of course when you build an array of function pointers it's maybe easier to treat them all as void function:

void (*voidFn_t)(void);

and build an array of them:

voidFn_t funcs[] = {
    (voidFn_t)add,
    (voidFn_t)sub,
    (voidFn_t)multiply,
    (voidFn_t)divide
};

so now it doesn't really matter what the API is. It's a bit like passing round void * pointers (which is another possibility!) and all that matters is that at the moment of deference/invocation they are cast to the right type for the parameters to be passed in/out.

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I think it is easier with JMP or RJMP. I am maybe wrong.

 

I have found some clue in optiboot code and this seems to work (to put RJMP) :

int main(void);
void biosEraseFlash(void);
void biosCopyFlash(void);

__attribute__((naked)) __attribute__((section(".ctors"))) void jumpTable(void) {
  asm volatile (
    "	rjmp    main\n"
    "	rjmp    biosEraseFlash\n"
    "	rjmp    biosCopyFlash\n"
  );
}

__attribute__((naked)) __attribute__((section(".ctors"))) int main(void) {
	/* Initialize system for AVR GCC support, expects r1 = 0 */
	asm volatile("clr r1");
	SREG=0;
	SP = RAMEND;

	/* Go to application, located immediately after boot section */
	fn_ptr_t app = (fn_ptr_t)(AppcodeSectionAddr / sizeof(fn_ptr_t));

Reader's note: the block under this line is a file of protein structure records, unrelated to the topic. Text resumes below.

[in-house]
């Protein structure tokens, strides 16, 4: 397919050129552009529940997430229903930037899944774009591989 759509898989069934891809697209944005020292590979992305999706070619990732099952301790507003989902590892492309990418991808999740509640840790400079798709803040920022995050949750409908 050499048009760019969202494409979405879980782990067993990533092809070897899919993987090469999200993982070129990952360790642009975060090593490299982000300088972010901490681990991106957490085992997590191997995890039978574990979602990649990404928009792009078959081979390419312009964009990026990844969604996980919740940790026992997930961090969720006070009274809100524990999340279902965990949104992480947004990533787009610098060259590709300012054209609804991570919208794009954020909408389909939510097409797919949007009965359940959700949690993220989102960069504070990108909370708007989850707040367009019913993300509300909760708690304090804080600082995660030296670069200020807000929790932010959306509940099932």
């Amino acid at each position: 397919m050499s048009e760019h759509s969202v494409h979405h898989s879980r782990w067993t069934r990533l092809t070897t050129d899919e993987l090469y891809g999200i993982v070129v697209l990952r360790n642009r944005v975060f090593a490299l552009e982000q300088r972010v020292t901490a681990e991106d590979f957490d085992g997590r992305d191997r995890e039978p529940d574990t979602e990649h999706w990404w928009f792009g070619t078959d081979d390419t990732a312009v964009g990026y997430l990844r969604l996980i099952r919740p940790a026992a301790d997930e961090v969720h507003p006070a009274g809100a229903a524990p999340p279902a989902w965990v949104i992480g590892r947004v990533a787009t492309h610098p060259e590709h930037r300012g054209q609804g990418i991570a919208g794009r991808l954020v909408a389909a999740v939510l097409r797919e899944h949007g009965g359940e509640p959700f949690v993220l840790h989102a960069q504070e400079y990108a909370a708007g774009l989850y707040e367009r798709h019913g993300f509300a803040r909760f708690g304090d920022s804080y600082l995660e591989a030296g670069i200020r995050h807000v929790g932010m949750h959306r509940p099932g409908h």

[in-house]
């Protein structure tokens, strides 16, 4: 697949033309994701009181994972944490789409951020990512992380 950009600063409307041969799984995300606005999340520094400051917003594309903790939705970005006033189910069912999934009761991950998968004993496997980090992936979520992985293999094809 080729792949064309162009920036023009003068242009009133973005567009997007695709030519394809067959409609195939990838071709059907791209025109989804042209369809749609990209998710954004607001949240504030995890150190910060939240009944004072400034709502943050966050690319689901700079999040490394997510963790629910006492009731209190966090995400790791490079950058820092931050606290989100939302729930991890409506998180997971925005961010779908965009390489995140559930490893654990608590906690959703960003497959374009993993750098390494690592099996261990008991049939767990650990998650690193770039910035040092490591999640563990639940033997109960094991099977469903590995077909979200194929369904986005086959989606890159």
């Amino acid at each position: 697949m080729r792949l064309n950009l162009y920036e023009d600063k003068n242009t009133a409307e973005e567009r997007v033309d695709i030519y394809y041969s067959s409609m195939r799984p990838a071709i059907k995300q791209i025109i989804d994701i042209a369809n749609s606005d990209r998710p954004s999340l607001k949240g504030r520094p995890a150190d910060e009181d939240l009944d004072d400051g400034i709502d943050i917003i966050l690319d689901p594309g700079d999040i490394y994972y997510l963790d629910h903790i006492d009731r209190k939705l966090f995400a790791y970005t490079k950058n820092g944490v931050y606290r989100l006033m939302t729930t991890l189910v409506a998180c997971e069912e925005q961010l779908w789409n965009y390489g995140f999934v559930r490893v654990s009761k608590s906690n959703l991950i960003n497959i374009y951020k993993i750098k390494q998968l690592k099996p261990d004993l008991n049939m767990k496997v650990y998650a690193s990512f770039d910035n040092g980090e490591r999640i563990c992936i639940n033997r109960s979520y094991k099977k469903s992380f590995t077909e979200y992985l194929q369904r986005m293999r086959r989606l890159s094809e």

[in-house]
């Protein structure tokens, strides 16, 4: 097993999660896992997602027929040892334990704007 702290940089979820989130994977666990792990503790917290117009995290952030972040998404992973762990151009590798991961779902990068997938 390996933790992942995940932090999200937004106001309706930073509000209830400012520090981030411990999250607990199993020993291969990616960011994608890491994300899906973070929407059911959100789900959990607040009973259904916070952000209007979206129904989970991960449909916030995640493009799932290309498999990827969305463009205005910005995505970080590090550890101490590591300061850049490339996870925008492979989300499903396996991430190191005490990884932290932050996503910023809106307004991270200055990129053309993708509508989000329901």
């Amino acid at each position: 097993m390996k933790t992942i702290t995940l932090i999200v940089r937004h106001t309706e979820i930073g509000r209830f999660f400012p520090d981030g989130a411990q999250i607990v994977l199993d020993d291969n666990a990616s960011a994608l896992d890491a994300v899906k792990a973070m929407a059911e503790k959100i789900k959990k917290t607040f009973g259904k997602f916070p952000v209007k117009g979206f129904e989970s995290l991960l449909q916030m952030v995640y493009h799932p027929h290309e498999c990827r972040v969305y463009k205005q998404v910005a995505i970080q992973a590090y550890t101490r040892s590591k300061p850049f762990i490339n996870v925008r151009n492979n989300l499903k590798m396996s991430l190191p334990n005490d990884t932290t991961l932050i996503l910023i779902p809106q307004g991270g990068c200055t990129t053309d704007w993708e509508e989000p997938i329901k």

app();
	return(0);
}

 

Disasm is :

Disassembly of section .text:

00000000 <jumpTable>:
int main(void);
void biosEraseFlash(void);
void biosCopyFlash(void);

__attribute__((naked)) __attribute__((section(".ctors"))) void jumpTable(void) {
  asm volatile (
   0:	02 c0       	rjmp	.+4      	; 0x6 <main>
   2:	0c c0       	rjmp	.+24     	; 0x1c <biosEraseFlash>
   4:	15 c0       	rjmp	.+42     	; 0x30 <biosCopyFlash>

00000006 <main>:
  );
}

__attribute__((naked)) __attribute__((section(".ctors"))) int main(void) {
	/* Initialize system for AVR GCC support, expects r1 = 0 */
	asm volatile("clr r1");
   6:	11 24       	eor	r1, r1
	SREG=0;
   8:	1f be       	out	0x3f, r1	; 63
	SP = RAMEND;
   a:	8f ef       	ldi	r24, 0xFF	; 255
   c:	9f e3       	ldi	r25, 0x3F	; 63
   e:	8d bf       	out	0x3d, r24	; 61
  10:	9e bf       	out	0x3e, r25	; 62

	/* Go to application, located immediately after boot section */
	fn_ptr_t app = (fn_ptr_t)(AppcodeSectionAddr / sizeof(fn_ptr_t));
	app();
  12:	e0 e0       	ldi	r30, 0x00	; 0
  14:	f2 e0       	ldi	r31, 0x02	; 2
  16:	09 95       	icall
	return(0);
}
  18:	80 e0       	ldi	r24, 0x00	; 0
  1a:	90 e0       	ldi	r25, 0x00	; 0